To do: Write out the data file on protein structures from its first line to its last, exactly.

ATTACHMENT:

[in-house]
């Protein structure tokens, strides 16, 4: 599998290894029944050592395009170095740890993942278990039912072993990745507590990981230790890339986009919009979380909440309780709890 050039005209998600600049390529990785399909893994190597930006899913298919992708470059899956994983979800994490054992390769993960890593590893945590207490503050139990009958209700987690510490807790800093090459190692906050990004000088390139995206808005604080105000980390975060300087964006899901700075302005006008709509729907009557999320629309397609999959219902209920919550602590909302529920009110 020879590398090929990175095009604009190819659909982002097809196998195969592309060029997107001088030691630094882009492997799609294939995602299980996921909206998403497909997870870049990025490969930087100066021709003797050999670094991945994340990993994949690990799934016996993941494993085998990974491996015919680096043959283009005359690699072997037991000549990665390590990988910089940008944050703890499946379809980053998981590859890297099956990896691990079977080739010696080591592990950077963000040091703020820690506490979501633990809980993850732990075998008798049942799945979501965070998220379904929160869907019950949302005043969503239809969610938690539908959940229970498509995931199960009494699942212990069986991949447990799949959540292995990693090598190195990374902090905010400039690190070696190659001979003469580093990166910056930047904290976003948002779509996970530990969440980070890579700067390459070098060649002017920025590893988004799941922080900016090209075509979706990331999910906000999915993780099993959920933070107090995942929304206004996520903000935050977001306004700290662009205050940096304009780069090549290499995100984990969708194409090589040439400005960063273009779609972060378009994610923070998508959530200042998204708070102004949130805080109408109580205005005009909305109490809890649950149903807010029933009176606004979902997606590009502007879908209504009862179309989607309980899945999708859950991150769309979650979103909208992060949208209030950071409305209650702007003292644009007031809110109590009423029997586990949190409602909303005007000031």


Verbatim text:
[in-house]
């Protein structure tokens, strides 16, 4: 599998290894029944050592395009170095740890993942278990039912072993990745507590990981230790890339986009919009979380909440309780709890 050039005209998600600049390529990785399909893994190597930006899913298919992708470059899956994983979800994490054992390769993960890593590893945590207490503050139990009958209700987690510490807790800093090459190692906050990004000088390139995206808005604080105000980390975060300087964006899901700075302005006008709509729907009557999320629309397609999959219902209920919550602590909302529920009110 020879590398090929990175095009604009190819659909982002097809196998195969592309060029997107001088030691630094882009492997799609294939995602299980996921909206998403497909997870870049990025490969930087100066021709003797050999670094991945994340990993994949690990799934016996993941494993085998990974491996015919680096043959283009005359690699072997037991000549990665390590990988910089940008944050703890499946379809980053998981590859890297099956990896691990079977080739010696080591592990950077963000040091703020820690506490979501633990809980993850732990075998008798049942799945979501965070998220379904929160869907019950949302005043969503239809969610938690539908959940229970498509995931199960009494699942212990069986991949447990799949959540292995990693090598190195990374902090905010400039690190070696190659001979003469580093990166910056930047904290976003948002779509996970530990969440980070890579700067390459070098060649002017920025590893988004799941922080900016090209075509979706990331999910906000999915993780099993959920933070107090995942929304206004996520903000935050977001306004700290662009205050940096304009780069090549290499995100984990969708194409090589040439400005960063273009779609972060378009994610923070998508959530200042998204708070102004949130805080109408109580205005005009909305109490809890649950149903807010029933009176606004979902997606590009502007879908209504009862179309989607309980899945999708859950991150769309979650979103909208992060949208209030950071409305209650702007003292644009007031809110109590009423029997586990949190409602909303005007000031």